Distinct from community-based management of fishery quotas, community ownership of quotas – held in a permit bank, fishery trust or similar vehicle – is fundamental to the success of a catch-share fishery. Communities are uniquely positioned, politically and practically, to own and distribute fisheries quota as a profitable and sustainable business operation. Communities also are best positioned to reinvest in fisheries management infrastructures, but for the local fishing businesses in those communities to thrive, they must be able to access financing to become long-term owners in the fishery.


“Extensive job loss, reduced wages, business closings, out-migration (defined as the transfer of the industry to another location as well as transfers of fishermen to other jobs elsewhere), and diminishing fish populations are among the most damaging and chronic effects.”

The above description itemizing the ills of the fishing industry, found in CLF Ventures’ rationale for establishing The Cape Cod Fisheries Trust and eventually “…to launch recruitment efforts to build a robust network of functioning permit banks”, ironically is a description which accurately describes the devastating effects of catch shares permit banks and the consequent fisheries consolidation inherent in this “innovative market-based solution” which was so expertly “advanced” by Peter Shelley’s CLF and CLF Ventures.

As predicted by many, this catch shares management scam has devastated the fishery, and as an indication of the integrity and ethics standards of this “conservation” group,  CLF has recently turned on their Amendment 16 lawsuit allies and declared this fishery disaster to be NOAA’s fault for constantly “giving in” to the self-destroying fishermen and their greedy demands for more fish— especially, I suppose, as The New England Fishery Council fully represents and caters to fishermen by succumbing  to the fishermen’s  vast powers of influence.

CLF and Wind

Another wonderful Project CLF Ventures has “consulted” on is wind.  Offshore wind farm programs also fit nicely with the idea of consolidating and controlling independent fishing operations and opening up tracks of bottom for energy exploitation by pushing Marine Protected Areas and the administering (i.e., controlling the quota) of community trusts and permit banks, and therefore, controlling fishing effort and fishermen behavior through bequeathing —or not—the ability to fish through the doling out of permits and quota.

CLF/CLF Ventures, in other words, are lobbying entities and “fund” managers employed by various investors to “grease the skids”, whether it’s for the financialization of the fisheries resource through catch shares or publishing a “guide to the issues”, or to “educate local decision makers” and help them with a “better understanding of perceived negative effects” relating to, for example, “wind projects in local communities” and nifty little economic driver money-makers like catch shares, or the ecological windfall of Marine Protected Areas .  This is essentially a hostile takeover of the fisheries resource, fronting as conservation.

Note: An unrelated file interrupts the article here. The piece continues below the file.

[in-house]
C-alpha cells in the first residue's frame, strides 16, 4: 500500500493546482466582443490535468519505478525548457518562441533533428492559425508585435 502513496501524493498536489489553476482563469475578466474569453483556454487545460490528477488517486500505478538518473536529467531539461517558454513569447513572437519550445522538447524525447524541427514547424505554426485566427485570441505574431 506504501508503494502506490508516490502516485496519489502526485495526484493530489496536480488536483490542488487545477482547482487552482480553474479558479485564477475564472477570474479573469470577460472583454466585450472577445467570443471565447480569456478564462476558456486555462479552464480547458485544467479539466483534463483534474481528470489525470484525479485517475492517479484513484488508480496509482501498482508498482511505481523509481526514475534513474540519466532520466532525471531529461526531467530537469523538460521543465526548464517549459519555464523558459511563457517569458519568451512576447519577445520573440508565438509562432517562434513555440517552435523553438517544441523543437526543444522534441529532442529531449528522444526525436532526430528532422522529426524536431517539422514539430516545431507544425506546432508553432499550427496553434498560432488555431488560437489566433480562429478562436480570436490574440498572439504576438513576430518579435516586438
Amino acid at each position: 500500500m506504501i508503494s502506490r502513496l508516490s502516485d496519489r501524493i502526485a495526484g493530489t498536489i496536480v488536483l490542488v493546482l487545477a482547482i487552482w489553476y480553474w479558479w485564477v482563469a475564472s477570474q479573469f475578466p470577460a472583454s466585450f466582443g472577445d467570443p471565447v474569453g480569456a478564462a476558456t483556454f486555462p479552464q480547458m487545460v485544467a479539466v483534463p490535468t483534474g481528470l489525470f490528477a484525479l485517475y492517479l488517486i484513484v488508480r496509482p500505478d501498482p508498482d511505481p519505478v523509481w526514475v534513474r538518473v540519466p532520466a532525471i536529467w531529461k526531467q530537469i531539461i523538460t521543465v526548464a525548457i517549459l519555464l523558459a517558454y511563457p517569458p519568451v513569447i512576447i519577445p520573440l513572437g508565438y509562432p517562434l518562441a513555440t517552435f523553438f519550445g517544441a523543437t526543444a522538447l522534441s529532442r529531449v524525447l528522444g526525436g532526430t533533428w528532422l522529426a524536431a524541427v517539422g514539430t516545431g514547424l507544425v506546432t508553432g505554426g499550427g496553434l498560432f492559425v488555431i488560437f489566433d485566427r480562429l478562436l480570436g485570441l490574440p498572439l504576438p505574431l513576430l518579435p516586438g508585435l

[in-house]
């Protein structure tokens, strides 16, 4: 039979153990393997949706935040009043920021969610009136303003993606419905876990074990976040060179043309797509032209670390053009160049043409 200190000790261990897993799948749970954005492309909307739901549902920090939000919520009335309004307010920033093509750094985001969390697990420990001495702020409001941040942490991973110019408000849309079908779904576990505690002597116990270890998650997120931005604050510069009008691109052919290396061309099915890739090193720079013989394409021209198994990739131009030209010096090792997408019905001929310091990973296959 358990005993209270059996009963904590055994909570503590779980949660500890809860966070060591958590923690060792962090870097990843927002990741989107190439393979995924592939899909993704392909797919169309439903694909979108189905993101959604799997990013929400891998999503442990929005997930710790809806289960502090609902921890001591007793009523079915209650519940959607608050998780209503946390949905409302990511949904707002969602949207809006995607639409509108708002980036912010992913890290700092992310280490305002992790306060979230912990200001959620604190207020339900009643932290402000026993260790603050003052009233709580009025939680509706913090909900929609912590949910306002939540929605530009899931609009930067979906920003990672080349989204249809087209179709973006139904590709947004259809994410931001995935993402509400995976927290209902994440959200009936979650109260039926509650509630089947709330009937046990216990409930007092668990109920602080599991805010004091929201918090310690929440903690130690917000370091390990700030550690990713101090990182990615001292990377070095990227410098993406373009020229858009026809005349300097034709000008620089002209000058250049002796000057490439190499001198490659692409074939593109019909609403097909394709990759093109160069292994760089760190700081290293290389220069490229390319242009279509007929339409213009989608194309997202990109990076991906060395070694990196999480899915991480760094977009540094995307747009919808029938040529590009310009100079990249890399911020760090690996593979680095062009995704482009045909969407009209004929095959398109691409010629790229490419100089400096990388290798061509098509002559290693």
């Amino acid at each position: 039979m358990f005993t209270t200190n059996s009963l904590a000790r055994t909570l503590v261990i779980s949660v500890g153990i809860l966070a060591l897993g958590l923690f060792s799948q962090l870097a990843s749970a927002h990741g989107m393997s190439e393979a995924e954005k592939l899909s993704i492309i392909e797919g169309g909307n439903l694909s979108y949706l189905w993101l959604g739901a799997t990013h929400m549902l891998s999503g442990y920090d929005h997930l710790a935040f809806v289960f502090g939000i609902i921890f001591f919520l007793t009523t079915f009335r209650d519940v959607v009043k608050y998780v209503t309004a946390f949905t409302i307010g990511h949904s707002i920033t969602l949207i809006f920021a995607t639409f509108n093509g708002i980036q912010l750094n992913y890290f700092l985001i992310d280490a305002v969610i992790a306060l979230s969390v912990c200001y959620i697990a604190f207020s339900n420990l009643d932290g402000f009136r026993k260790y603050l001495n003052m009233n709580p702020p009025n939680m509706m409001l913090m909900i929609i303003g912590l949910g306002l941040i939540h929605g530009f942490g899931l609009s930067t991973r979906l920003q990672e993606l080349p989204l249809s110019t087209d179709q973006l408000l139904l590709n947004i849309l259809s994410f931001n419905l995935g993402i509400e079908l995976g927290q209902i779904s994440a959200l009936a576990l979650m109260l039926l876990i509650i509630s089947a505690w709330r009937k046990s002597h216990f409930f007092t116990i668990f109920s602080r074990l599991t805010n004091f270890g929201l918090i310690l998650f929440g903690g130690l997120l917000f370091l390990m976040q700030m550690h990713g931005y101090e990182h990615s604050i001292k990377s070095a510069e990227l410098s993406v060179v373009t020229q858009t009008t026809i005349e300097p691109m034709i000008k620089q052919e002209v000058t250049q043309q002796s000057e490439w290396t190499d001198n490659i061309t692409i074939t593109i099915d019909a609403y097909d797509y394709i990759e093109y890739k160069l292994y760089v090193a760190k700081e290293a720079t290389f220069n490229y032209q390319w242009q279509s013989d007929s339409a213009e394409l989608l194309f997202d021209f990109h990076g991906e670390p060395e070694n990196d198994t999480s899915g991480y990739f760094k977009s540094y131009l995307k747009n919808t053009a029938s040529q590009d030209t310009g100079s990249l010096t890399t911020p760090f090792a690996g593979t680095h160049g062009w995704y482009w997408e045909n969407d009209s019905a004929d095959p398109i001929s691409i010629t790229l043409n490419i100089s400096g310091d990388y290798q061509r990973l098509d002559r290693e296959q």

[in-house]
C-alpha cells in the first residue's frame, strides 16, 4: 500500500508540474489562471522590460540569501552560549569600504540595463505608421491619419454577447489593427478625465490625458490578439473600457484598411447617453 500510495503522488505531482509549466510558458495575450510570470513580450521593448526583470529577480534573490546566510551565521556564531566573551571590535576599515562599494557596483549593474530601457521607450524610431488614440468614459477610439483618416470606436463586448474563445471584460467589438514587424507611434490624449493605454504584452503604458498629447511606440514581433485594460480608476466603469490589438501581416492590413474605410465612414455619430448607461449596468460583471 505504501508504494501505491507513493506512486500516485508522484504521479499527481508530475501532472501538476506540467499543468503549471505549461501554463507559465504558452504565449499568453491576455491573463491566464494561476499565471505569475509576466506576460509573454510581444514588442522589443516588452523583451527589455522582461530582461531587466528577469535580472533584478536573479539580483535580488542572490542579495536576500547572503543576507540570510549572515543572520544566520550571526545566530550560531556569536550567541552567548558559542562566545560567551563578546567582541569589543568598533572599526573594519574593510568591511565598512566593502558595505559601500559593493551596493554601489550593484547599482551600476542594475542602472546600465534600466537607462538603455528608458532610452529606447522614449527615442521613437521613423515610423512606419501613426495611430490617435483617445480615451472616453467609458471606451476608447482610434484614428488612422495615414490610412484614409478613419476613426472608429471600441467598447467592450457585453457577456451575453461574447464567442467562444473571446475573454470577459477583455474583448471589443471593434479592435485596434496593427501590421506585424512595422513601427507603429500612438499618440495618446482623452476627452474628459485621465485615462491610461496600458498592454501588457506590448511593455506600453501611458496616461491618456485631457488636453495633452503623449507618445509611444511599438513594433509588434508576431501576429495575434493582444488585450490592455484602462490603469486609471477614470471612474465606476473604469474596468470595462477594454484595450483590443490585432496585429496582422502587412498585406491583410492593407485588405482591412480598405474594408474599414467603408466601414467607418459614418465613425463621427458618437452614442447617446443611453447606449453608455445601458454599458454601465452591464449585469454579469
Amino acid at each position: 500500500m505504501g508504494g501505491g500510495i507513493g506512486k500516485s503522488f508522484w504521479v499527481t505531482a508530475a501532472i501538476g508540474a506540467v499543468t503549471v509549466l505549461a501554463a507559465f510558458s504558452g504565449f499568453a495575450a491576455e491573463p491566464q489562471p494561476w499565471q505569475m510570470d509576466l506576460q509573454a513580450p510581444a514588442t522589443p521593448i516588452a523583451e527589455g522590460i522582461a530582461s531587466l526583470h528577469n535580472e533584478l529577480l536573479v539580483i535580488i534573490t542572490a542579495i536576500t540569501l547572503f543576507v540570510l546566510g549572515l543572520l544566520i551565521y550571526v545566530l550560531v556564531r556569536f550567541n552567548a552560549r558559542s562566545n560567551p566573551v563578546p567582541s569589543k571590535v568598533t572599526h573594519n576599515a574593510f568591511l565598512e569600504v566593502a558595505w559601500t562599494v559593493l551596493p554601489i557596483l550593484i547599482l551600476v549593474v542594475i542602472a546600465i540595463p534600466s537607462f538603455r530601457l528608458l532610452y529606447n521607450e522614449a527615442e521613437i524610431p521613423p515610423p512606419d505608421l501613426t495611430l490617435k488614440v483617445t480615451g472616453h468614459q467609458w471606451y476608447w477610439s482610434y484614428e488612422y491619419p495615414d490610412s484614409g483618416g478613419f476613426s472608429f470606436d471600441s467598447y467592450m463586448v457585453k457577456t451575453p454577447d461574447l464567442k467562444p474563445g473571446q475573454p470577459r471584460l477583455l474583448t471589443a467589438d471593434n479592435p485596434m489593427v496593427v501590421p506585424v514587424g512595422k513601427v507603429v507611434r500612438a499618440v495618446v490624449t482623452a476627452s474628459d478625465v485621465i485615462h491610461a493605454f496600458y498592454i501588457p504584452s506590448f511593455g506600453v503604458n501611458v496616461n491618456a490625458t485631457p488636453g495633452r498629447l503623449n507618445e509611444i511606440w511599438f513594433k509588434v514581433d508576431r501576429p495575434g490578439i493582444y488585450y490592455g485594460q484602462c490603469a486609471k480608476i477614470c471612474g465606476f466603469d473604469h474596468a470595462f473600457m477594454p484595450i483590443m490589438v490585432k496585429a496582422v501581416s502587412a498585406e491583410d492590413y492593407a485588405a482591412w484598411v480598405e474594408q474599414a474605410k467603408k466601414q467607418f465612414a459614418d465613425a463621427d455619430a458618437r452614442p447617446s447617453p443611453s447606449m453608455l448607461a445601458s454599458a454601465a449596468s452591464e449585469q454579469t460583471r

The Massachusetts Clean Energy Center (MassCEC), a state agency devoted to accelerating the success of clean energy development and jobs in Massachusetts, was looking to build deeper knowledge about the potential for wind projects in local communities and a better understanding of perceived negative effects. MassCEC engaged CLF Ventures to help them develop and execute a strategy that would reach local leaders who are grappling with these decisions.  (Underlines are mine)

“For MassCEC, CLF Ventures developed a thorough, yet easy to understand, guide to the issues surrounding the development of wind energy, and worked with us to engage and educate local decision-makers through a series of regional forums. These have helped local stakeholders to identify objective information on which to base their decisions about wind projects.”- Andy Brydges, Massachusetts Clean Energy Center

It’s no wonder that CLF’s Peter Shelley et al, insinuated themselves into the Amendment16 lawsuit as interveners in defense of NOAA and the catch share scheme.  The catch shares coup was CLF’s money making business plan from the start.  How’s this for a plan to add “…significant value to its clients’ project”:  Shrink , Consolidate, and Control the local fishing fleets in order to expedite clients’ exploitation of the ocean bottom for energy production: “MassCEC engaged CLF Ventures to help them develop and execute a strategy that would reach local leaders who are grappling with these decisions. (Underlines are mine)

CLF: Who let them in?

In 1991 the Conservation Law Foundation (CLF) along with the Massachusetts Audubon Society sued the Secretary of Commerce and NMFS for failing to prevent “overfishing” and failing to “rebuild”  the “depleted” stocks (none of these terms had been adequately defined —but that was OK they were gonna’ sue anyway).  The responsibility for fulfilling the resulting “consent decree” ruling issued by the court —which required a definition of “overfishing” and a plan to stop it within six months (after they decided what the “it” was that they were stopping)—fell to the New England Regional Fisheries Management Council.